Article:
Bangladesh: Suspect Arrested in 2015 Attack on Publisher

Kamran Reza Chowdhury
160616-BD-suspect-620.jpg Bangladesh police escort Suman Hossain Patowari following his arrest in connection with an attack on publisher Ahmedur Rashid Tutul, June 16, 2016.

Dhaka police on Thursday announced the arrest of a man they said participated in a machete attack on secular publisher Ahmedur Rashid Tutul and two writers in Dhaka on Oct. 31, 2015.

Suman Hossain Patowari, 20, one of five men suspected in the attack at Shuddhashar Publishing House, was arrested late Wednesday, Dhaka Metropolitan Police spokesman Masudur Rahman told BenarNews.

“He was produced before the court today and the court granted five-day remand,” Rahman said.

Tutul, Ranadipam Basu and Tareq Rahim survived the attack and have since fled the country or gone into hiding. Another publisher, Faisal Arefin Dipan, 43, was hacked to death at his office that day.

In mid-May, police had announced a 200,000 taka (U.S. $2,546) bounty for Patowari and five other members of the banned militant outfit Ansarullah Bangla Team (ABT) who they say are responsible for the recent killings of bloggers, publishers and minority group members.

At least 36 people, including writers, LGBT activists, and members of minority communities have been killed by suspected Islamic militants in Bangladesh since February 2013.

‘The true story’

Shuddhashar, a platform for secular thinkers writing in Bengali, had published the work of Bangladeshi-American writer Avijit Roy, among others. Roy was hacked to death by in Dhaka in February 2015.

Shuddhashar co-founder Mahbub Leelen told BenarNews Thursday that Tutul, Basu and Rahim do not recognize the suspect but hope police have nabbed the right man.

“We really want to know the true story behind the killings,” Leelen said, adding that the Islamic State (IS) had claimed responsibility while authorities said the group had made no inroads in Bangladesh. “A lot of people have died.”

The arrest came during a massive, weeklong crackdown on militant groups and criminals that has raised concern among rights activists and opposition leaders that innocent people are being swept up in the operation.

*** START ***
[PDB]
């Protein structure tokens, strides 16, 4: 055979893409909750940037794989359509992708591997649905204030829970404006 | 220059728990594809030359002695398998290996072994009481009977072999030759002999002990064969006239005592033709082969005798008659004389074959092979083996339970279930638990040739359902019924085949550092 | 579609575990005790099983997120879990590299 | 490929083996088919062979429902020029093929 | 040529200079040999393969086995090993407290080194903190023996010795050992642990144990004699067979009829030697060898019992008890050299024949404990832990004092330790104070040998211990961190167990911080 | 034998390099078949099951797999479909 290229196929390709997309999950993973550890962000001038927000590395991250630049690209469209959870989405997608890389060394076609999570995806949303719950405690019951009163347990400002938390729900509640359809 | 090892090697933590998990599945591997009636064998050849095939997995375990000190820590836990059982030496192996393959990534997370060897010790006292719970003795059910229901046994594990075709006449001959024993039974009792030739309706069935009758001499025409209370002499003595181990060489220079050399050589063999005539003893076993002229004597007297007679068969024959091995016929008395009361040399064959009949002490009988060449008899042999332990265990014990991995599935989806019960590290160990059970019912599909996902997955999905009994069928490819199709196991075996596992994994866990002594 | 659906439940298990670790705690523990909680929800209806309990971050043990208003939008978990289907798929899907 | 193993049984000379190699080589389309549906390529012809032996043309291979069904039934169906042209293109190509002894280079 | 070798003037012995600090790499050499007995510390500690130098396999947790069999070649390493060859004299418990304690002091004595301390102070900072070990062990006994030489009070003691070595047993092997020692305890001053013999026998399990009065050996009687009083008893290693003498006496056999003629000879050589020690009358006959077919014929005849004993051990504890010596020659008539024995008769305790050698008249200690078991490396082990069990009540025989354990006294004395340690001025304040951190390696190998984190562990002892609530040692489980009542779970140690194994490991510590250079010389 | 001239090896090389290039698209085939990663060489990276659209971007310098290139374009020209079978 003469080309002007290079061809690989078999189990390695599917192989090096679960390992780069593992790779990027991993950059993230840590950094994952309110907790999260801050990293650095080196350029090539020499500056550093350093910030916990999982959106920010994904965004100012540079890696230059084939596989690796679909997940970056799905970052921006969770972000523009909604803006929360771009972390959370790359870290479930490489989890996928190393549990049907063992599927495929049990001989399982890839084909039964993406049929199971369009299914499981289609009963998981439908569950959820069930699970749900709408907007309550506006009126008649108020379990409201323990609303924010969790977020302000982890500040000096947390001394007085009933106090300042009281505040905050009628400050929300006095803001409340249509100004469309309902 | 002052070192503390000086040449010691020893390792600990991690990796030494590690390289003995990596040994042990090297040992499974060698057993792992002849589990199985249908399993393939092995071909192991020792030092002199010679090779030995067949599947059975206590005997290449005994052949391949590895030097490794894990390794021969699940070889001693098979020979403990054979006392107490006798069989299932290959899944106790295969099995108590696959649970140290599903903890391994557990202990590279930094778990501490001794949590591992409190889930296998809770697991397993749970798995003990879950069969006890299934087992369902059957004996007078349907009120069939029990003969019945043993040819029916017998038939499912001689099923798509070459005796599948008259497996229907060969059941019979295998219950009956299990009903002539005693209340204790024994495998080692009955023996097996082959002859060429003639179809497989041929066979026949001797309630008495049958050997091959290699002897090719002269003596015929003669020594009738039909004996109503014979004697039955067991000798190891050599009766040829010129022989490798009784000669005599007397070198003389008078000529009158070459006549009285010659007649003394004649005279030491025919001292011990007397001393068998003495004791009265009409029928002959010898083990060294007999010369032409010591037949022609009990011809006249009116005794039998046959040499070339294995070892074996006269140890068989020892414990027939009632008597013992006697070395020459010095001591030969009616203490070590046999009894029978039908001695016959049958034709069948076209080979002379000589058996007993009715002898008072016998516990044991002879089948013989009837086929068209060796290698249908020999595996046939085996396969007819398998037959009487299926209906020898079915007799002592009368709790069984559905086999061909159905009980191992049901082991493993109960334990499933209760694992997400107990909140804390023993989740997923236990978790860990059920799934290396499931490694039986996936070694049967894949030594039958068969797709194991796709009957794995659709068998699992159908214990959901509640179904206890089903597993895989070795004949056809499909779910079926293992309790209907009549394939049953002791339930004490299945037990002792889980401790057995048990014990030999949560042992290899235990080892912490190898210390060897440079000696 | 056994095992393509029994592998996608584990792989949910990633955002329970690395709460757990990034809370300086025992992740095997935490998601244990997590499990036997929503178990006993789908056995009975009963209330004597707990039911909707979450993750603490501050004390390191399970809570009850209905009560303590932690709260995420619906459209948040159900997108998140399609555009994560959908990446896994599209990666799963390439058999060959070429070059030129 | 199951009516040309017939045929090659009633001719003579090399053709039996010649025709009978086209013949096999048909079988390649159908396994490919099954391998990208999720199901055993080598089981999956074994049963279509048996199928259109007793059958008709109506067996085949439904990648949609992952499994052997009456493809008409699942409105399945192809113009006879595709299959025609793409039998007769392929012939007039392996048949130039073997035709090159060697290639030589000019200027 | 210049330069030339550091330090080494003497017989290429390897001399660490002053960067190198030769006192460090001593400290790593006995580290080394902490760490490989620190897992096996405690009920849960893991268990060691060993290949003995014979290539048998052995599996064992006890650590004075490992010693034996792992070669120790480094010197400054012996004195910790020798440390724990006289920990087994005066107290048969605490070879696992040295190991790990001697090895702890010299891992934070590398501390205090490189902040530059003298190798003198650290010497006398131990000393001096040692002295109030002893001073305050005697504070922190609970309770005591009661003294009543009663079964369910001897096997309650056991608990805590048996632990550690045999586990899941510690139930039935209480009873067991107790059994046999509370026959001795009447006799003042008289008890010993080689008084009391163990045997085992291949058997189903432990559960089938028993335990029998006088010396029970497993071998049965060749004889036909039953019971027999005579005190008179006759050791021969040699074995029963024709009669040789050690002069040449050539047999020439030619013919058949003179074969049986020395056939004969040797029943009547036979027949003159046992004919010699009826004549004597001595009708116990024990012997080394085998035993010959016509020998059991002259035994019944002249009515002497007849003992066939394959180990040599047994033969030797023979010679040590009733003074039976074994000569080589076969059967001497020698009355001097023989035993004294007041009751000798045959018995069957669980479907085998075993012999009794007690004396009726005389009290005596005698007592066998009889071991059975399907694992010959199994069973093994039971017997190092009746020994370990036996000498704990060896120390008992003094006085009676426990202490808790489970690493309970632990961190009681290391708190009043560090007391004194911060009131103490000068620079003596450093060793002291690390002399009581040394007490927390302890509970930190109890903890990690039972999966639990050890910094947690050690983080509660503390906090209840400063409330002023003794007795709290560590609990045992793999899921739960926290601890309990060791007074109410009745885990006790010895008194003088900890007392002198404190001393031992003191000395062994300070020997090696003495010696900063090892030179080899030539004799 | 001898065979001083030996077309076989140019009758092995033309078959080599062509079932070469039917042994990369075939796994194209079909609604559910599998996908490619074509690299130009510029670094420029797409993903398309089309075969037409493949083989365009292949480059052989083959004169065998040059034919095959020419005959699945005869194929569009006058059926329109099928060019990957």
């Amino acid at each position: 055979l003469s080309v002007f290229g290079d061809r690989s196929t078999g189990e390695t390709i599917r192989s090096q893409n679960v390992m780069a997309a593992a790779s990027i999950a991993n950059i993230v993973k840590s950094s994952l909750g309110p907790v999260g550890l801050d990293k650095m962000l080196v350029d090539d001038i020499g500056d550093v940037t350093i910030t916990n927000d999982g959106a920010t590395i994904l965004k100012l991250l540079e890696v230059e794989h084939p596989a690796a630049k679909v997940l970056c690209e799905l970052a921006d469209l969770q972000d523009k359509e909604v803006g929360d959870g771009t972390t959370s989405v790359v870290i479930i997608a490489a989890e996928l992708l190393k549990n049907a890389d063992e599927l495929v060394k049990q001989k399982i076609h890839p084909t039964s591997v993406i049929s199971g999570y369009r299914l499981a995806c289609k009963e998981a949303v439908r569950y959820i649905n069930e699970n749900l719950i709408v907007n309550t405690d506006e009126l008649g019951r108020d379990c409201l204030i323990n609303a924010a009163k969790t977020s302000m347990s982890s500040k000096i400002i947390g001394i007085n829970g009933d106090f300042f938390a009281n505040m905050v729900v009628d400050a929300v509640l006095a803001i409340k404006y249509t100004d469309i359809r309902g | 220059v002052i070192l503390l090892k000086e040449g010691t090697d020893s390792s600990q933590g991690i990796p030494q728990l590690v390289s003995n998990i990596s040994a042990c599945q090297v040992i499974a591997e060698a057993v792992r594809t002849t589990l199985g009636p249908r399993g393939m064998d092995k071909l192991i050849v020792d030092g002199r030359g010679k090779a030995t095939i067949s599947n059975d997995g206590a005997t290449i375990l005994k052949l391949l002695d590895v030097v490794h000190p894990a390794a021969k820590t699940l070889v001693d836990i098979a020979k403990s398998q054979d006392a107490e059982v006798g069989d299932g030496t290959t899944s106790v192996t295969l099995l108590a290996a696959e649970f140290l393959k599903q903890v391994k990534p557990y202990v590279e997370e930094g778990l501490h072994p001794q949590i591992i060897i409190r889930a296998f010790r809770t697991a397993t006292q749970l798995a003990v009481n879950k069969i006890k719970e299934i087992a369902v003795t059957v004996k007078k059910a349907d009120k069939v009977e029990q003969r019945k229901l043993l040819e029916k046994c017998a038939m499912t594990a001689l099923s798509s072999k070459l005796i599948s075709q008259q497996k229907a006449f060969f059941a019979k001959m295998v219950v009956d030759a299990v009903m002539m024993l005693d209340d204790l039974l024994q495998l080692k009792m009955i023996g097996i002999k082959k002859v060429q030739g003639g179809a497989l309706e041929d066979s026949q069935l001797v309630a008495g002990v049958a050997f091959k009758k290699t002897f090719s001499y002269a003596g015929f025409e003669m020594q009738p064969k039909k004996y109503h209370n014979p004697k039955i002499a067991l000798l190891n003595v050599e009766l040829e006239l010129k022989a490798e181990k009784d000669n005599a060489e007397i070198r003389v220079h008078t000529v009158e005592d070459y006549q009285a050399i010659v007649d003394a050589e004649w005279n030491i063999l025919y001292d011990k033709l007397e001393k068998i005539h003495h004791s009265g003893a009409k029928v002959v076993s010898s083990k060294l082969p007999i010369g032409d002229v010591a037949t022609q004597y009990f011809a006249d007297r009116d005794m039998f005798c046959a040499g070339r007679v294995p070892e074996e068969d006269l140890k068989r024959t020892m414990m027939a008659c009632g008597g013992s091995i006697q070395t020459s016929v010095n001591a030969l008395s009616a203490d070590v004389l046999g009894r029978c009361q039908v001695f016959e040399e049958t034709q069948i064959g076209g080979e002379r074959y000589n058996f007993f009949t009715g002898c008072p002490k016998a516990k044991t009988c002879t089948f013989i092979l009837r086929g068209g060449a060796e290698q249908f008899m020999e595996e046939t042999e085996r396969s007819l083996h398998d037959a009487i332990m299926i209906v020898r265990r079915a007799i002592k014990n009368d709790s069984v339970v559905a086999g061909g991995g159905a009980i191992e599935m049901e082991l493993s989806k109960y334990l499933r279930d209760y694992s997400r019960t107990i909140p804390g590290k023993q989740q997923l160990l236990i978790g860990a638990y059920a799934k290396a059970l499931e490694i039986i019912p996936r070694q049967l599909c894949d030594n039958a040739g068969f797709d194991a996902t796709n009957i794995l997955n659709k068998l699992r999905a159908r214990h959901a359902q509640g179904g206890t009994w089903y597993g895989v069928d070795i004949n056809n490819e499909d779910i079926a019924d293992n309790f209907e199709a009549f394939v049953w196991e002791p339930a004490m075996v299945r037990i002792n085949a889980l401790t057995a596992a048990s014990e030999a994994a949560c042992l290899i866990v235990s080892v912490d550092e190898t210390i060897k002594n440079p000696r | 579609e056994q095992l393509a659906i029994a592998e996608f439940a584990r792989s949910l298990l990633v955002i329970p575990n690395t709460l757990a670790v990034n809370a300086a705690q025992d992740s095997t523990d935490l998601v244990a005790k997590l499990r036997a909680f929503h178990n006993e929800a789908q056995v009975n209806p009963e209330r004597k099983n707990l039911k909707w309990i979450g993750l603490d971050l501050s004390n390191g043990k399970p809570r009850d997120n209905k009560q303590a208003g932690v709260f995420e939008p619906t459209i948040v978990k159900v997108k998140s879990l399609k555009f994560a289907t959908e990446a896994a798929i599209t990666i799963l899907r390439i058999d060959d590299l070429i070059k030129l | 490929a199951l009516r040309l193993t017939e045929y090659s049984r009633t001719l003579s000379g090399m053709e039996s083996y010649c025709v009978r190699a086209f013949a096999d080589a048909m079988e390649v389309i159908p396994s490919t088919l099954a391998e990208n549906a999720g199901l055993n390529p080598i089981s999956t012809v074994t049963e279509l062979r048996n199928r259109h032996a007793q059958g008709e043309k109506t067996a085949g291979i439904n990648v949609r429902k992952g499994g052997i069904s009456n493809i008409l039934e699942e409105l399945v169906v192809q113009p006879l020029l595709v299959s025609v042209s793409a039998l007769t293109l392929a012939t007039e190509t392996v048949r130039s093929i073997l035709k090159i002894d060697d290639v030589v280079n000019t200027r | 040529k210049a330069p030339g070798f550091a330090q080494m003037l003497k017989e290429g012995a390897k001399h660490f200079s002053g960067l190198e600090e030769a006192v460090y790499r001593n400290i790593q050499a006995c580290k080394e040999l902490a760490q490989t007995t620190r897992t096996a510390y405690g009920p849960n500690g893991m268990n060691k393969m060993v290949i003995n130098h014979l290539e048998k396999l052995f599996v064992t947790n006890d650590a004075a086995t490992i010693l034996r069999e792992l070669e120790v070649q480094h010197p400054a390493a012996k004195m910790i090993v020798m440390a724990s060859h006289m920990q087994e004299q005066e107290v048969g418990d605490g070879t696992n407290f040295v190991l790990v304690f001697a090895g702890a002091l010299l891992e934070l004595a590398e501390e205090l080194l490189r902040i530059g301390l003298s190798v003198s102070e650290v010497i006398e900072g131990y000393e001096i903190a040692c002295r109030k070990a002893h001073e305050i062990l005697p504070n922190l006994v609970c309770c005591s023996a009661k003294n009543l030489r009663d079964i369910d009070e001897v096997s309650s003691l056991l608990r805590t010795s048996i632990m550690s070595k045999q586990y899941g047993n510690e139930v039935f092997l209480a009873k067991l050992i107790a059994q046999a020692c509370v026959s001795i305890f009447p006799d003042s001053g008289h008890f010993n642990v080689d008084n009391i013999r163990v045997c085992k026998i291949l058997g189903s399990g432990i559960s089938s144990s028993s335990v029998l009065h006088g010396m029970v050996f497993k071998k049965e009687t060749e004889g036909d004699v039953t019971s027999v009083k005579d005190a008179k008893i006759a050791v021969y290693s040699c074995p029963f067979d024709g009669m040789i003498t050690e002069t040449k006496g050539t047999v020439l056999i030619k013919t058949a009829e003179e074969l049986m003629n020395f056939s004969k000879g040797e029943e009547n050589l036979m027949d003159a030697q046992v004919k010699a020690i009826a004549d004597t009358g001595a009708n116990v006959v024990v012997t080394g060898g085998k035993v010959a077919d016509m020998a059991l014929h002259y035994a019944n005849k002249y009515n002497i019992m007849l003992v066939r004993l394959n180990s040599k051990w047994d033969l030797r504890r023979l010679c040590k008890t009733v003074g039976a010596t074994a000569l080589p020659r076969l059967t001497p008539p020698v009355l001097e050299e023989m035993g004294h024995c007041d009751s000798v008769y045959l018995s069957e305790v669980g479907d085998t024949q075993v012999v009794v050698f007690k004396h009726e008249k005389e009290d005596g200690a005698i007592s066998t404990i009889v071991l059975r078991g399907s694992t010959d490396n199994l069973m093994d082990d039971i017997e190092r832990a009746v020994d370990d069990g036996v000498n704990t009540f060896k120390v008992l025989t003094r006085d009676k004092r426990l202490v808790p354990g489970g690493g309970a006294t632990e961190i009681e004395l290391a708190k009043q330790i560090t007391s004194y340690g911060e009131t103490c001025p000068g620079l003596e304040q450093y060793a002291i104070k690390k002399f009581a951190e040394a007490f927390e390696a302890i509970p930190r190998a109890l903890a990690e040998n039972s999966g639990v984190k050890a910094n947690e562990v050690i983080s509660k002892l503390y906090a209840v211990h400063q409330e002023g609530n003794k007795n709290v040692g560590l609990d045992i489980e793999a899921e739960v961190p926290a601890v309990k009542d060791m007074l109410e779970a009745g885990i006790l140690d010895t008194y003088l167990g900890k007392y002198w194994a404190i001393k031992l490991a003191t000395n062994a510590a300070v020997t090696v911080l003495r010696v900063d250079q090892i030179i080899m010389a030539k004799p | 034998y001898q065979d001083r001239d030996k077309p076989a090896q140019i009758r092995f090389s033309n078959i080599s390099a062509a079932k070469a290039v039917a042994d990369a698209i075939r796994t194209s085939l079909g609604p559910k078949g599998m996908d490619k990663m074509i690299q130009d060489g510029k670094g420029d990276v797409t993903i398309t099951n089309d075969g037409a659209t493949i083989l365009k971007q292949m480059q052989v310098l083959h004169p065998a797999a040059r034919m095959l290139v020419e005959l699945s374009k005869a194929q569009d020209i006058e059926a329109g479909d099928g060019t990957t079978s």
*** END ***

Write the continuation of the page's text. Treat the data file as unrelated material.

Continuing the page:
“We have arrested 8,192 criminals including 119 suspected militants,” Police Deputy Inspector-General (DIG) A.K.M. Shahidur Rahman told BenarNews on Monday, four days after the security sweep began.

Caught while fleeing

Meanwhile, police in Madaripur town, about 65 kilometers (40 miles) south of Dhaka, said local people had captured a man Wednesday moments after he hacked a Hindu man at his home.

Ripon Chakraborty, a teacher at Government Nazimuddin College, survived the attack and was being treated in hospital, Mohammad Sarwar Hossain, superintendent of police in Madaripur district, told BenarNews.

“We are not sure whether Chakraborty was attacked for his faith, though the nature of the attack was similar with previous attacks in other places,” Hossain said.

“Wednesday afternoon, the three attackers entered the house of Chakraborty and hacked him. As the teacher screamed for help, local people gathered and chased the three attackers who were fleeing on a battery-run three-wheeler,” student Abdul Momen told BenarNews.

They caught Golam Faizullah Fahim while the two others fled, Momen said.

Fahim’s father, a businessman in Dhaka, notified police that his son had been missing since June 11, Hossain said.

Under interrogation, the suspect revealed that the attack had been ordered by members of banned militant group Hizbut Tahrir, who told him, “This person is an enemy of Islam. He should be killed,” Agence France-Presse reported.


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